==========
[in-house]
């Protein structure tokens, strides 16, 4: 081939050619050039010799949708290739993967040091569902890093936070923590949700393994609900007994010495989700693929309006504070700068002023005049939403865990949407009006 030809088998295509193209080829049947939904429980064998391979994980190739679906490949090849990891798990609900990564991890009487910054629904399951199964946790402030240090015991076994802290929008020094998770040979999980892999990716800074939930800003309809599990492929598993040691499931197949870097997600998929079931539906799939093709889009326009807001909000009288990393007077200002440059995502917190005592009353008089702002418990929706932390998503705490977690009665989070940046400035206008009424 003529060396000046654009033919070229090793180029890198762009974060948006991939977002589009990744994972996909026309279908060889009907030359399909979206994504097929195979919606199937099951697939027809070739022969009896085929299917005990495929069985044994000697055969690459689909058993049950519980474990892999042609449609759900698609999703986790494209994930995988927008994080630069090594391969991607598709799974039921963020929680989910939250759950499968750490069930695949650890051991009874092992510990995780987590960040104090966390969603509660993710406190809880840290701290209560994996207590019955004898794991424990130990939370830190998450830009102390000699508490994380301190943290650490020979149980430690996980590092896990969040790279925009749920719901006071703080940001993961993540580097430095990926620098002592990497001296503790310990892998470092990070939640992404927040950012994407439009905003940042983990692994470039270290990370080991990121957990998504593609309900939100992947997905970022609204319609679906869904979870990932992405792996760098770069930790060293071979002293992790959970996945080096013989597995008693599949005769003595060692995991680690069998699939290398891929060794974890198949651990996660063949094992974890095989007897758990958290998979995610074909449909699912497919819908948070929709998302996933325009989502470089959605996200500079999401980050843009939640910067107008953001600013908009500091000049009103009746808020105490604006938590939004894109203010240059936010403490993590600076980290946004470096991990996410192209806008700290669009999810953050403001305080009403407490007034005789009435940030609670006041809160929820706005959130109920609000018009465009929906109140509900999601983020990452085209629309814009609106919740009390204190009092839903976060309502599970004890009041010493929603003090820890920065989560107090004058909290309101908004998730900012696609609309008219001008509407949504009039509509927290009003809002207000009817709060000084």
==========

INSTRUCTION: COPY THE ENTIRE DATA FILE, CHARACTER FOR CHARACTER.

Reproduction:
[in-house]
């Protein structure tokens, strides 16, 4: 081939050619050039010799949708290739993967040091569902890093936070923590949700393994609900007994010495989700693929309006504070700068002023005049939403865990949407009006 030809088998295509193209080829049947939904429980064998391979994980190739679906490949090849990891798990609900990564991890009487910054629904399951199964946790402030240090015991076994802290929008020094998770040979999980892999990716800074939930800003309809599990492929598993040691499931197949870097997600998929079931539906799939093709889009326009807001909000009288990393007077200002440059995502917190005592009353008089702002418990929706932390998503705490977690009665989070940046400035206008009424 003529060396000046654009033919070229090793180029890198762009974060948006991939977002589009990744994972996909026309279908060889009907030359399909979206994504097929195979919606199937099951697939027809070739022969009896085929299917005990495929069985044994000697055969690459689909058993049950519980474990892999042609449609759900698609999703986790494209994930995988927008994080630069090594391969991607598709799974039921963020929680989910939250759950499968750490069930695949650890051991009874092992510990995780987590960040104090966390969603509660993710406190809880840290701290209560994996207590019955004898794991424990130990939370830190998450830009102390000699508490994380301190943290650490020979149980430690996980590092896990969040790279925009749920719901006071703080940001993961993540580097430095990926620098002592990497001296503790310990892998470092990070939640992404927040950012994407439009905003940042983990692994470039270290990370080991990121957990998504593609309900939100992947997905970022609204319609679906869904979870990932992405792996760098770069930790060293071979002293992790959970996945080096013989597995008693599949005769003595060692995991680690069998699939290398891929060794974890198949651990996660063949094992974890095989007897758990958290998979995610074909449909699912497919819908948070929709998302996933325009989502470089959605996200500079999401980050843009939640910067107008953001600013908009500091000049009103009746808020105490604006938590939004894109203010240059936010403490993590600076980290946004470096991990996410192209806008700290669009999810953050403001305080009403407490007034005789009435940030609670006041809160929820706005959130109920609000018009465009929906109140509900999601983020990452085209629309814009609106919740009390204190009092839903976060309502599970004890009041010493929603003090820890920065989560107090004058909290309101908004998730900012696609609309008219001008509407949504009039509509927290009003809002207000009817709060000084």